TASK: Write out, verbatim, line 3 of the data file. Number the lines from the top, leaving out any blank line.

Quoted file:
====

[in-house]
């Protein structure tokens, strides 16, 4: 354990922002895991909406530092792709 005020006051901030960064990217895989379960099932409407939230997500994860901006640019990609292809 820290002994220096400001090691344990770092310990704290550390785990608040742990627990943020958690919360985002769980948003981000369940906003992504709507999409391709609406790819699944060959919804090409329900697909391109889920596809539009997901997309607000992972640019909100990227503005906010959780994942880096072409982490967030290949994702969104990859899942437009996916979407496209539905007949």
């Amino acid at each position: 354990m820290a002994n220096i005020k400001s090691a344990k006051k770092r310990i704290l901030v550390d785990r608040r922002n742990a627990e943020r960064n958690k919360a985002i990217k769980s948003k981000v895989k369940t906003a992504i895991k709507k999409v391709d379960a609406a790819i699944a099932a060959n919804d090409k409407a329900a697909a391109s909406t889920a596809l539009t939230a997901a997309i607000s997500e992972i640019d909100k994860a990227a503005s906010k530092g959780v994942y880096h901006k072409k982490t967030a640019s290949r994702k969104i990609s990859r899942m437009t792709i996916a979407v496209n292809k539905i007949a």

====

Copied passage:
């Amino acid at each position: 354990m820290a002994n220096i005020k400001s090691a344990k006051k770092r310990i704290l901030v550390d785990r608040r922002n742990a627990e943020r960064n958690k919360a985002i990217k769980s948003k981000v895989k369940t906003a992504i895991k709507k999409v391709d379960a609406a790819i699944a099932a060959n919804d090409k409407a329900a697909a391109s909406t889920a596809l539009t939230a997901a997309i607000s997500e992972i640019d909100k994860a990227a503005s906010k530092g959780v994942y880096h901006k072409k982490t967030a640019s290949r994702k969104i990609s990859r899942m437009t792709i996916a979407v496209n292809k539905i007949a």